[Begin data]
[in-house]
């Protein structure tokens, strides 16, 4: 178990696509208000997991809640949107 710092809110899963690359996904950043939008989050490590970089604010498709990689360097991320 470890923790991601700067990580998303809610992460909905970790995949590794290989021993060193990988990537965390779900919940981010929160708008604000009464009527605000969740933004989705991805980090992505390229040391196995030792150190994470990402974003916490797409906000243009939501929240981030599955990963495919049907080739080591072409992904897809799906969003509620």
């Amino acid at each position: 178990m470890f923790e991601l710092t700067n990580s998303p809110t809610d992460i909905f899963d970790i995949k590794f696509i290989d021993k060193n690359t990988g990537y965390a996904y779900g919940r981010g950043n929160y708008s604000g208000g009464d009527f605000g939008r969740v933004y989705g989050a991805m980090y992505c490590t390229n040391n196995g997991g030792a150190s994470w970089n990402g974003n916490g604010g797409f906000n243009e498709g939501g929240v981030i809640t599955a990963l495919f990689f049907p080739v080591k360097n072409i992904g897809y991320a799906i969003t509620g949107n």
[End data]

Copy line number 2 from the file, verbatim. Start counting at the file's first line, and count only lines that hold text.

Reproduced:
């Protein structure tokens, strides 16, 4: 178990696509208000997991809640949107 710092809110899963690359996904950043939008989050490590970089604010498709990689360097991320 470890923790991601700067990580998303809610992460909905970790995949590794290989021993060193990988990537965390779900919940981010929160708008604000009464009527605000969740933004989705991805980090992505390229040391196995030792150190994470990402974003916490797409906000243009939501929240981030599955990963495919049907080739080591072409992904897809799906969003509620």